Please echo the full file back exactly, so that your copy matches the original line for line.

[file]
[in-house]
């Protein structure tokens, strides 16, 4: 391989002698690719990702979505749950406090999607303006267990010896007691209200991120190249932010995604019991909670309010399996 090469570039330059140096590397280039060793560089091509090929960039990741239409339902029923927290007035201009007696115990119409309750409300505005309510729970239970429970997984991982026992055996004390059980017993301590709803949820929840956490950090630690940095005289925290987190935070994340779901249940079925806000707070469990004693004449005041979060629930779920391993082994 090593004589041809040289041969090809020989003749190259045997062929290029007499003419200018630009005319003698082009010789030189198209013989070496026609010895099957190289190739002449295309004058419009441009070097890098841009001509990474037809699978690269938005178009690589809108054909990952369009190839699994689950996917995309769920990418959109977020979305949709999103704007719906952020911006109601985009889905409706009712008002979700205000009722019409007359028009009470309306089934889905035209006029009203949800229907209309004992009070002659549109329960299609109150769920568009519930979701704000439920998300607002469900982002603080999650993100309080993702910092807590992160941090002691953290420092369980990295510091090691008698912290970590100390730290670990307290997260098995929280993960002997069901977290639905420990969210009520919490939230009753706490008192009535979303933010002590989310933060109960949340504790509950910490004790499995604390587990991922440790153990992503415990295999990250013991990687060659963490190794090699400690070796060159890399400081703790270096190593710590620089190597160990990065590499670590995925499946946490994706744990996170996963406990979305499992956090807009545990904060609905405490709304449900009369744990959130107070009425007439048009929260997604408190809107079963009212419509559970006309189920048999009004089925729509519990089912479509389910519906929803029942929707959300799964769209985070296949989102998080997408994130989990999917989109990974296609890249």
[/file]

[in-house]
């Protein structure tokens, strides 16, 4: 391989002698690719990702979505749950406090999607303006267990010896007691209200991120190249932010995604019991909670309010399996 090469570039330059140096590397280039060793560089091509090929960039990741239409339902029923927290007035201009007696115990119409309750409300505005309510729970239970429970997984991982026992055996004390059980017993301590709803949820929840956490950090630690940095005289925290987190935070994340779901249940079925806000707070469990004693004449005041979060629930779920391993082994 090593004589041809040289041969090809020989003749190259045997062929290029007499003419200018630009005319003698082009010789030189198209013989070496026609010895099957190289190739002449295309004058419009441009070097890098841009001509990474037809699978690269938005178009690589809108054909990952369009190839699994689950996917995309769920990418959109977020979305949709999103704007719906952020911006109601985009889905409706009712008002979700205000009722019409007359028009009470309306089934889905035209006029009203949800229907209309004992009070002659549109329960299609109150769920568009519930979701704000439920998300607002469900982002603080999650993100309080993702910092807590992160941090002691953290420092369980990295510091090691008698912290970590100390730290670990307290997260098995929280993960002997069901977290639905420990969210009520919490939230009753706490008192009535979303933010002590989310933060109960949340504790509950910490004790499995604390587990991922440790153990992503415990295999990250013991990687060659963490190794090699400690070796060159890399400081703790270096190593710590620089190597160990990065590499670590995925499946946490994706744990996170996963406990979305499992956090807009545990904060609905405490709304449900009369744990959130107070009425007439048009929260997604408190809107079963009212419509559970006309189920048999009004089925729509519990089912479509389910519906929803029942929707959300799964769209985070296949989102998080997408994130989990999917989109990974296609890249």